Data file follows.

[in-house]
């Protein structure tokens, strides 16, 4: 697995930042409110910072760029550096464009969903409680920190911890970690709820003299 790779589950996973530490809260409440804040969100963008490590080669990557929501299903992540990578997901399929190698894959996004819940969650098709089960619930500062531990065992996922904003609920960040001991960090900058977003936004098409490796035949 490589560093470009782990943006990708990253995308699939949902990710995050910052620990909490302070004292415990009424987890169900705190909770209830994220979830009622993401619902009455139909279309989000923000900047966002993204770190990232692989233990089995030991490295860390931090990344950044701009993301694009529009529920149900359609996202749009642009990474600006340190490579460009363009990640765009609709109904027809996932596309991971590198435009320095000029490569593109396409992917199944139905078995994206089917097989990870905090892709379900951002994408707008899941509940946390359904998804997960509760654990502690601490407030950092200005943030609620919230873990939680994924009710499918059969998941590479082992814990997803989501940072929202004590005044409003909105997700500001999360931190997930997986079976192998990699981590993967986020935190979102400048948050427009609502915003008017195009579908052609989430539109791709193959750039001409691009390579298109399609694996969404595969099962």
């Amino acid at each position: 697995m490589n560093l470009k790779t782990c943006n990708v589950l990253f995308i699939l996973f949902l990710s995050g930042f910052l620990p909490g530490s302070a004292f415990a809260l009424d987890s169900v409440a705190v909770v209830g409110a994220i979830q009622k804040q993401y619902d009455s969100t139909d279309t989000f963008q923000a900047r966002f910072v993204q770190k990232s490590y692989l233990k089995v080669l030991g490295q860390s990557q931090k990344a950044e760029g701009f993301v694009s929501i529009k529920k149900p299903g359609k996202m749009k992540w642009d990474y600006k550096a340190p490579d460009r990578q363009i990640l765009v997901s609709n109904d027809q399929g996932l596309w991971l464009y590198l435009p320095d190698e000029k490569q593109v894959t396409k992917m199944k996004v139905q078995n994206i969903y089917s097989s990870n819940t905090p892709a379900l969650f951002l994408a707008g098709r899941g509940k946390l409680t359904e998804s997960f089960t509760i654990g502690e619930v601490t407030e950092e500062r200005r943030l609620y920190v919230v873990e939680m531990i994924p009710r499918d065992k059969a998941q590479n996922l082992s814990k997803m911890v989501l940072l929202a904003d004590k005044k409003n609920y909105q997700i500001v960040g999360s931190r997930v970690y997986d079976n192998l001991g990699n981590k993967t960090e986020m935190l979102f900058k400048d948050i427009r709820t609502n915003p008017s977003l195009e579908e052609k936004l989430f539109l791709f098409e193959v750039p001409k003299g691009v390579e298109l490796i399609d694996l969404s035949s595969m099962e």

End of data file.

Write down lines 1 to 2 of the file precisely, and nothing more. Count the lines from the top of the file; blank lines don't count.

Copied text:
[in-house]
């Protein structure tokens, strides 16, 4: 697995930042409110910072760029550096464009969903409680920190911890970690709820003299 790779589950996973530490809260409440804040969100963008490590080669990557929501299903992540990578997901399929190698894959996004819940969650098709089960619930500062531990065992996922904003609920960040001991960090900058977003936004098409490796035949 490589560093470009782990943006990708990253995308699939949902990710995050910052620990909490302070004292415990009424987890169900705190909770209830994220979830009622993401619902009455139909279309989000923000900047966002993204770190990232692989233990089995030991490295860390931090990344950044701009993301694009529009529920149900359609996202749009642009990474600006340190490579460009363009990640765009609709109904027809996932596309991971590198435009320095000029490569593109396409992917199944139905078995994206089917097989990870905090892709379900951002994408707008899941509940946390359904998804997960509760654990502690601490407030950092200005943030609620919230873990939680994924009710499918059969998941590479082992814990997803989501940072929202004590005044409003909105997700500001999360931190997930997986079976192998990699981590993967986020935190979102400048948050427009609502915003008017195009579908052609989430539109791709193959750039001409691009390579298109399609694996969404595969099962």